Bridging the divide with the ‘One Core Strategy’

bridges_small
Bridges over the Tyne (2014)

Newcastle sees itself as an economic hub for the NE region and is one of the Core Cities. Investment in the urban centre ‘Accelerated Development Zone’ seeks to stimulate business and jobs growth.  The city’s economic strengths include facilities for subsea technology development and supply, a cluster of games development companies including the UK’s largest global games production studio and science with world-class strengths in the fields of healthy ageing, medical science and sustainability [https://www.corecities.com/cities/cities/newcastle].  To be an attractive place for economic development and jobs, it also needs to be a good place for citizens to live and work.  In short, Newcastle needs good quality homes to prosper.

One core strategy (future development plans)

Newcastle and Gateshead councils have worked together on the One Core Strategy, a strategic planning document which followed the Bridging Document (see below).   The plan set out a shared vision and guide where housing development is to be permitted, how much there should be, what land should be protected and how places should change by 2030.  This plan was approved by Newcastle Council for submission to the Secretary of State in January 2014.

The inspector’s inquiry or ‘examination hearing’ commenced in Gateshead in June 2014 and detailed documents issued online.  The interim report issued 17th November 2014 highlighted some discrepancies and new documents with modifications were submitted.  The inspector decided to support the councils’ development plans.  The final report was issued in February 2015.  (It could have been accepted, rejected or gone to a public inquiry.  The Evening Chronicle’s report on 18th November 2014 highlighted the reaction of campaigners against the developments and described it as ‘a sad day for the environment’.

“The scale of new homes, jobs and employment land are justified by the evidence. The distribution of this scale of development, including the Councils’ proposals to develop on Green Belt land, is broadly supported…”  Government inspector Martin Pike’s interim findings, November 2014 [no longer available, was at http://onecorestrategyng.limehouse.co.uk/file/3204520 Main Core Strategy documents]

The Newcastle and Gateshead One Core Strategy was adopted by both councils at two separate meetings on March 26 2015.  The plan adds around 30,000 homes over a 15 year period.  Growth is to be phased over time, at a rate of 1,500 per year, and most of the new houses (21,600) built in existing built-up areas and the rest in suburban neighbourhood or village growth areas (8,400).  The majority of private sector built houses are to be family-sized homes (40% one and two-bedrooms; 60% three or more bedrooms).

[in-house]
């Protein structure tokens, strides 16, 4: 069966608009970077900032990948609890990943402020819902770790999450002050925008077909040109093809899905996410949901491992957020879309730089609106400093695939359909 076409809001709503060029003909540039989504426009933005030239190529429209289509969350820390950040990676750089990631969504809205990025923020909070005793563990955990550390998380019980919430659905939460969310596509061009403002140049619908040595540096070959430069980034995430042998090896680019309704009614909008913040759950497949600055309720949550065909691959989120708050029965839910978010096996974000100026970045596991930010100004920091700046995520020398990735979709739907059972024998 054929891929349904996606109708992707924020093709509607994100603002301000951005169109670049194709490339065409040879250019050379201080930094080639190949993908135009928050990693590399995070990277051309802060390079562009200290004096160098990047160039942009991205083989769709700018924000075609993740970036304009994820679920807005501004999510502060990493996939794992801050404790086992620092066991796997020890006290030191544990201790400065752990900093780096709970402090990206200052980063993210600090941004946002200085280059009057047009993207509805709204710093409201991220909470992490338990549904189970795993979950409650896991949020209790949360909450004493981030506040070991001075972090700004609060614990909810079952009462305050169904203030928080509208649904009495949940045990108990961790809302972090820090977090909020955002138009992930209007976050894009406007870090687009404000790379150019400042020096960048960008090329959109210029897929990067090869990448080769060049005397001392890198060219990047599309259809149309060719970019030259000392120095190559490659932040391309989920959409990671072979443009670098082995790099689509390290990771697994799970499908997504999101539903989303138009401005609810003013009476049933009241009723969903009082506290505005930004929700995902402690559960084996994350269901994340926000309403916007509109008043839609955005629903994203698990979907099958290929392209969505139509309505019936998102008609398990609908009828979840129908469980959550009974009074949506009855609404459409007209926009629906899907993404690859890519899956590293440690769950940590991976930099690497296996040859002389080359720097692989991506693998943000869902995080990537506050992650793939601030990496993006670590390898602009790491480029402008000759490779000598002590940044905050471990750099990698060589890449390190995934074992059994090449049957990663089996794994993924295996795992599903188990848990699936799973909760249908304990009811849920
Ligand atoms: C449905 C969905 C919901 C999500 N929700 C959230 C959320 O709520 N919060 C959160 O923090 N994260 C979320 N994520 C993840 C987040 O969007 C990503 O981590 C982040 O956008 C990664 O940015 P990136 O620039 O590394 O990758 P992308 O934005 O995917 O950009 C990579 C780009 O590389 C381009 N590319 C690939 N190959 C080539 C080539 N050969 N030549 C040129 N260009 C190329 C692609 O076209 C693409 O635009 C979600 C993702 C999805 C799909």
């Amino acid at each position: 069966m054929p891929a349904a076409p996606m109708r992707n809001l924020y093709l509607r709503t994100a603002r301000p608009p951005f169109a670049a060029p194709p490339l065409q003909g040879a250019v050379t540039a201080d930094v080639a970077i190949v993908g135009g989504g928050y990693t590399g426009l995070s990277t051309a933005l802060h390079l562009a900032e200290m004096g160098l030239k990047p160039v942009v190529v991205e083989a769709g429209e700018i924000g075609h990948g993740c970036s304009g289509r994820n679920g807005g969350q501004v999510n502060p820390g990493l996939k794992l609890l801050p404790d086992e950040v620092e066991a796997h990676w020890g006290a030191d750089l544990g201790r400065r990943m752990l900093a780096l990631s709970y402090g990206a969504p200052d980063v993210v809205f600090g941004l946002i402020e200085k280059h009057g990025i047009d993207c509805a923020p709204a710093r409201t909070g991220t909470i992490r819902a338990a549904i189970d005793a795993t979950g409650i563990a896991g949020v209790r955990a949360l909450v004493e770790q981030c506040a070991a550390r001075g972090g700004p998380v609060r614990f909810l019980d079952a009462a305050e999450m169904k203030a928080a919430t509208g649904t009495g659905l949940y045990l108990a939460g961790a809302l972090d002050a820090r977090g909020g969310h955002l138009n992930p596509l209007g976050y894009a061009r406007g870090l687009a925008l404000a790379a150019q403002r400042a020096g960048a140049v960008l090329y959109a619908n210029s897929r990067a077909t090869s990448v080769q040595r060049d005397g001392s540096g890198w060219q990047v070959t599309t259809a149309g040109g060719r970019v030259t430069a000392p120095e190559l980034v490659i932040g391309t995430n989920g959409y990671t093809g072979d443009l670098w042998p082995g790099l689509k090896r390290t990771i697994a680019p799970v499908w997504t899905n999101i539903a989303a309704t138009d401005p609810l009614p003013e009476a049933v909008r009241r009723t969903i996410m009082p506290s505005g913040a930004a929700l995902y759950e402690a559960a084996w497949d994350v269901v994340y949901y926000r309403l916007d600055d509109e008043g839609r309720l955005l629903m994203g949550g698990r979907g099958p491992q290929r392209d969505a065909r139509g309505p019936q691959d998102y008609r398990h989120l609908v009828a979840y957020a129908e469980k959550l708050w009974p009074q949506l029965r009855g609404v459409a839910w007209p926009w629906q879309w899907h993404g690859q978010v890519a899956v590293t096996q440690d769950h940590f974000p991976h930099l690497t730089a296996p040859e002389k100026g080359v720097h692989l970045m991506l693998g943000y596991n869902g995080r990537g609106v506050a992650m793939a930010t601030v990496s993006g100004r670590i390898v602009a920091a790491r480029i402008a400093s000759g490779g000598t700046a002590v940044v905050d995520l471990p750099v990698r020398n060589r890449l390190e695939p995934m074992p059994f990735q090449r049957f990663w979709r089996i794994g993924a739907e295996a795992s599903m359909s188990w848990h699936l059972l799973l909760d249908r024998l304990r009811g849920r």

“The plan, known as the One Core Strategy, will guide development in both Newcastle and Gateshead to 2030 and beyond, and includes provision for 22,000 expected new jobs.  It was one of the first joint plans to take place between two local authorities outside of London and took six years to develop.” Newcastle Chronicle, March 26 2015

By contrast, a plan to build a large number of houses around the historic city of Durham, as proposed by the county council, was not supported by a government planning inspector and described as ‘unrealistic’.

Newcastle Council One Core Strategy page http://www.newcastle.gov.uk/planning-and-buildings/planning-policy/core-strategy-and-urban-core-plan

Gateshead Council Local plan pages: http://www.gateshead.gov.uk/Building%20and%20Development/PlanningpolicyandLDF/LocalPlan/LocalDevelopmentFrameworks.aspx

Bridging document: Newcastle Gateshead 2030

Newcastle and Gateshead councils realised they needed to bring together their ‘sustainable community ambitions’ and published a joint document in 2009 to inform the planning process.  In working together the neighbouring councils seek to recognise the spatial inter-connectivity that exists across Tyneside. Housing markets and commuting catchments cover larger areas than individual local authority boundaries.  In aiming to achieve a sustainable plan, the two authorities say they seek  mixed tenure quality housing (social and owner-occupied housing), with a range of choice suited to the needs of different households, in areas connected  with good transport services.

“Successful neighbourhoods play a crucial role in supporting the function of the urban core and are essential for growth.” (Bridging Document, p22)

It stated housing development would be prioritised in ‘sustainable locations’ along major transport routes radiating out from the urban core.  Neighbourhood areas highlighted for redevelopment included Benwell, Scotswood, Walker Riverside, Felling, Newburn and Blaydon.  Rural villages would continue to offer an alternative choice for living and working, with development in and around existing built up areas and  along routes preferred.

In the One Core Strategy map below, the green areas show the green belt and the orange areas were proposed for residential development.  The proposals for housing on the green belt were not welcomed by some residents locally.  On the other hand, he council argued it would not be possible to fulfill their aspiration to provide over 20,000 new homes without building on some green belt land.

Newcastle proposal map
Newcastle policy map: Orange areas to be removed from Green Belt

Newcastle policy map from https://www.newcastle.gov.uk/planning-and-buildings/planning-policy/core-strategy-and-urban-core-plan  Map in pdf format

For more on Newcastle see separate page: Pressure on the green belt

Updated and links checked 31st March 2017.

One thought on “Planning for the future

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